Getting behind the wheel is the most dangerous thing most people do, and they do it nearly every day. More people die each year in MVAs than in all of the U.S. wars in the past 100 years combined!

That means you’re likely to be in an accident at some point in your life, and when you do, you may find it difficult to get back into the driver’s seat.

Don’t spend the rest of your life avoiding the car! Work through your fears and uncertainty and get back behind the wheel with the tips on this list.

Repair or Replace Your Vehicle

The first order of business is to get a vehicle that makes you feel safe and comfortable. If your car has been in an accident, you aren’t likely to feel comfortable getting back inside.

If the accident was relatively minor, you may be able to repair your vehicle. That includes mechanical repairs, but it includes cosmetic repairs too. You don’t want to be reminded of your accident with a ruined bumper or a broken taillight every time you approach your car.

You may also want to consider replacing your vehicle instead. Not only might you have to if your car was totaled, but cars today are safer than they have ever been before. The extra safety features in your new car might help you feel more confident when you drive.

Start with Small, Easy Drives

If you’re feeling nervous after an accident, it’s not a good idea to get back into the thick of things. There’s a reason why teens start driving on quiet neighborhood streets! You should do the same if your confidence has disappeared.

Get back behind the wheel in a quiet neighborhood or head to a large parking lot. Driving in an empty traffic circle can help too, as can quiet rural roads. When you build up your confidence, you can head back onto the busy city streets.

Drive During Less Demanding Times

Not only is it a good idea to choose an easy route when you get back behind the wheel, but it’s also a good idea to look for less demanding drives. That includes:

  • Avoiding rush hour traffic early in the morning and late in the afternoon.
  • Avoiding Saturday driving near busy events and popular shopping centers.
  • Driving during the day and avoiding driving at night.

Another easy way to get a feel for traffic is to use Google Maps. Not only can this app help you get to your destination, it can also tell you information about parking, tolls, and heavy traffic.

Ask Someone to Ride with You

Getting back into the car after an accident can be scary and overwhelming. Instead of trying to go it alone, consider asking someone to ride with you.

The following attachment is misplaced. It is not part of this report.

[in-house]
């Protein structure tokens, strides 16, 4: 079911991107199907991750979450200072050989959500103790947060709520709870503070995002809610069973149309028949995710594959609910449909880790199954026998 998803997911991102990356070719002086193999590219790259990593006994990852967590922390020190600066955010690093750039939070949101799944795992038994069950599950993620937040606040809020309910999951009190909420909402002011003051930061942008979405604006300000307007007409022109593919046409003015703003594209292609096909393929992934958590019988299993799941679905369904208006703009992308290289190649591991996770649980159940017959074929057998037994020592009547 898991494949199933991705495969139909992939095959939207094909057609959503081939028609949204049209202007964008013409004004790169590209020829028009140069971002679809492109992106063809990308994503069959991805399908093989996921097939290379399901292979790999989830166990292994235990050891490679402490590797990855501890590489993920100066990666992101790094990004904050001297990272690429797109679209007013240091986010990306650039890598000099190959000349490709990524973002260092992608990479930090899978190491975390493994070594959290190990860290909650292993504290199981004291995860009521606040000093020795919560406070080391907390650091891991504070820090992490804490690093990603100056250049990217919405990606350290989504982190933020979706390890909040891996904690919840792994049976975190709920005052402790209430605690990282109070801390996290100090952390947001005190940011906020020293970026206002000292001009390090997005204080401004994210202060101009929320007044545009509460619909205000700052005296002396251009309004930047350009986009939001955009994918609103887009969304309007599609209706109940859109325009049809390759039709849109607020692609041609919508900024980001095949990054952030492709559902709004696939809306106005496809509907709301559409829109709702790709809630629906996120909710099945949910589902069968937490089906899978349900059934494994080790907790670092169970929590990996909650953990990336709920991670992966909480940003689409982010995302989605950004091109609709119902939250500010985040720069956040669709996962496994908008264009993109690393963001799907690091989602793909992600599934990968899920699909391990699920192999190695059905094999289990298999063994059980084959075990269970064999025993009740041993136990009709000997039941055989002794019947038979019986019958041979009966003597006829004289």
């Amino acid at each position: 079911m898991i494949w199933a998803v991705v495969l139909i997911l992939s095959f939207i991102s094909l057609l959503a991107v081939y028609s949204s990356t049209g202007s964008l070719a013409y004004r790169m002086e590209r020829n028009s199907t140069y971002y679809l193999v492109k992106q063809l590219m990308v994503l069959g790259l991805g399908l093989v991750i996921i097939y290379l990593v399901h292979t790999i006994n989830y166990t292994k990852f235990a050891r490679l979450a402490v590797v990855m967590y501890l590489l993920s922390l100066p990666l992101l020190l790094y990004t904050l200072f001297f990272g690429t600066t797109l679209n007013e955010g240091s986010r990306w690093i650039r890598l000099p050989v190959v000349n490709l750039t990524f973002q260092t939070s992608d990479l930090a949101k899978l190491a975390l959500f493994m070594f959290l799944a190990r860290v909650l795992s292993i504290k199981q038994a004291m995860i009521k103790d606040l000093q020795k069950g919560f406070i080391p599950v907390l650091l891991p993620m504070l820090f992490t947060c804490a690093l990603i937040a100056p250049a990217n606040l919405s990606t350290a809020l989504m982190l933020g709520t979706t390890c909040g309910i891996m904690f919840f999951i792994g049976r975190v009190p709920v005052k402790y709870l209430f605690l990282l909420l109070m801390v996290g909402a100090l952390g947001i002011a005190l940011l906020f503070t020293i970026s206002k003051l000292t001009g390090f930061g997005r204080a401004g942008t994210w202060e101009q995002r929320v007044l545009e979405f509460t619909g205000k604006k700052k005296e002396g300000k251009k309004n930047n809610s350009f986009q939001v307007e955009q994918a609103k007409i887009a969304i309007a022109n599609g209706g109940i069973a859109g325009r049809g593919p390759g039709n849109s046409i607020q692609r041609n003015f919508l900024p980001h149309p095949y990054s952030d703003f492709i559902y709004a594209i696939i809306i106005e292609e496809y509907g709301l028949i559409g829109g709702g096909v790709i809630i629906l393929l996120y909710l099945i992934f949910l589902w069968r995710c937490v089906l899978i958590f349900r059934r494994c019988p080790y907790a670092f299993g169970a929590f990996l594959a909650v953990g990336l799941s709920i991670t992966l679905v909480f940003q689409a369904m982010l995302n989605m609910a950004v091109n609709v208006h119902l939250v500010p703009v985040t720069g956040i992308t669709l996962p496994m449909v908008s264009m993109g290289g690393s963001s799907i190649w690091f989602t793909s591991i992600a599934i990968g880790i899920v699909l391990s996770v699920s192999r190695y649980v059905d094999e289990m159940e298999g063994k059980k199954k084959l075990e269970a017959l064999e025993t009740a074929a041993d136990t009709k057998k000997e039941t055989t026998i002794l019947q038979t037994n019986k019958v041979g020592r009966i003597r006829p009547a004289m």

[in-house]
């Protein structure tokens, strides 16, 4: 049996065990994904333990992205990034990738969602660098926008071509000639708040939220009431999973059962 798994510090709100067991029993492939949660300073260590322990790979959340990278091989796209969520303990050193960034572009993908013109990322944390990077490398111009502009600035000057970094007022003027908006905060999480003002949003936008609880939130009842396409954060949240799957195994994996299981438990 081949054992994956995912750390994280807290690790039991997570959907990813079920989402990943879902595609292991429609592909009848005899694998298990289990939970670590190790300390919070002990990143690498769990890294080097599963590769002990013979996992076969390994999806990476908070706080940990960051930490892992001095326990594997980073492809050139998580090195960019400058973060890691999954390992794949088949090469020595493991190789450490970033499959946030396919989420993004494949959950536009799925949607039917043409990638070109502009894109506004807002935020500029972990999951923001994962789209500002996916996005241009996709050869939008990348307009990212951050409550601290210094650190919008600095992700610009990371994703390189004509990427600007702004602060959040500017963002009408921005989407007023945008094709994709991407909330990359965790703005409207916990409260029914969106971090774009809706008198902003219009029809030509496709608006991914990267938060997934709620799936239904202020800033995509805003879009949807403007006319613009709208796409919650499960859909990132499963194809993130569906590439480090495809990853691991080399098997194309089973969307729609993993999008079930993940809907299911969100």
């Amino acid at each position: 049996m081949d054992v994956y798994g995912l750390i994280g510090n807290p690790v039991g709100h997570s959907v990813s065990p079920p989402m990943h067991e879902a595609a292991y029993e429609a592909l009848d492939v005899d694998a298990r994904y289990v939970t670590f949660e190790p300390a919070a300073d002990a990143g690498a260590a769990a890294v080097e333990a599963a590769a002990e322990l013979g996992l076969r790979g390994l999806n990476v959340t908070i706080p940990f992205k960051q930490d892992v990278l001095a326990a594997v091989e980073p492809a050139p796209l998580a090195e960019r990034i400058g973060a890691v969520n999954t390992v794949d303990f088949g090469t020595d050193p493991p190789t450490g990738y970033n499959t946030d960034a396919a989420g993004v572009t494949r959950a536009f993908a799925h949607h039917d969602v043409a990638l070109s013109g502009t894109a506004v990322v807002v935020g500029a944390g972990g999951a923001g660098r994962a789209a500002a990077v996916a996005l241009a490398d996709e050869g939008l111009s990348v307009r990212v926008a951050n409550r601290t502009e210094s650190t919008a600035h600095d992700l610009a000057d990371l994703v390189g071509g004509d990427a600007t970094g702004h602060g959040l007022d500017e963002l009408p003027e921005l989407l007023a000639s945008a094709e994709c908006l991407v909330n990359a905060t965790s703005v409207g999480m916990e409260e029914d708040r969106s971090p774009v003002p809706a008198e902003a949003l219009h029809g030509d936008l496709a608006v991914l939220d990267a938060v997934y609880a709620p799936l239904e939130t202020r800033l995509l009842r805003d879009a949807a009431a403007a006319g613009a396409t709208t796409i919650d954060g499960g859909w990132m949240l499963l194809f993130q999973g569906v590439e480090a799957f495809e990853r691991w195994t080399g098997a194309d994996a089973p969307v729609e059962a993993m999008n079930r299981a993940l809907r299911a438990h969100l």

Having someone in the passenger’s seat can provide you with the support and confidence you need to get back on the road. They can provide you with words of wisdom and encouragement, but they can also distract you a bit from the drive. They can have a conversation with you while you’re driving, helping you focus a little bit less on what could happen and a little bit more on what normal driving is like.

Consider Taking a Driving Class

It doesn’t matter why you were in an accident, chances are, you keep replaying it in your mind and wondering how you could have stopped it. Although it’s true we can’t stop every accident from happening, you can increase your confidence and driving ability by taking a class.

There are many benefits to taking a driving safety course, the biggest being that you’ll be a better driver. By increasing your driving skills, you will feel more confident as you interact with the traffic around you.

Taking a driving class also provides you with the ability to work with an experienced driver. They can put your mind at ease and provide you with access to their expertise.

Talk About the Accident

Don’t keep the accident inside. Be willing to talk about what happened with your friends and family. The more you talk about it, the more strength you’ll muster to get back into the car again.

Of course, you can’t rely on your friends and family to act as your therapists forever. If you can’t seem to let the accident go, and your friends and family are tired of rehashing the details for the hundredth time, consider seeing a therapist. They can help you work through your hang-ups without just reliving what happened.

You could also have the opposite problem. If you’re tired of talking about your accident, but it’s still hanging over your head like a dark cloud, write about it instead. It can be very helpful to write about the accident from start to finish, as well as writing about your feelings about driving again, all without having to bring it up the next time you’re hanging out with friends.

Revisit the Crash Site

It may be a good idea to avoid the crash site right at first, but it shouldn’t be avoided in the long-term. It can be detrimental to your evolution as a confident driver.

First, avoiding the crash site could make life harder. For example, you might have to take a different way to and from work, which can add minutes to your commute every day. In addition, if you feel like you still have to avoid the crash site, it’s a sign that you aren’t completely confident behind the wheel yet.

That doesn’t mean you have to drive through the crash site right away! Avoid it until you feel ready, visit the site on foot before driving through it in your car, or ask a therapist to help you the first time you revisit the area.

Don’t avoid driving because you experienced a scary accident. With a little bit of work, you can regain your confidence and drive like you never experienced an accident in the first place.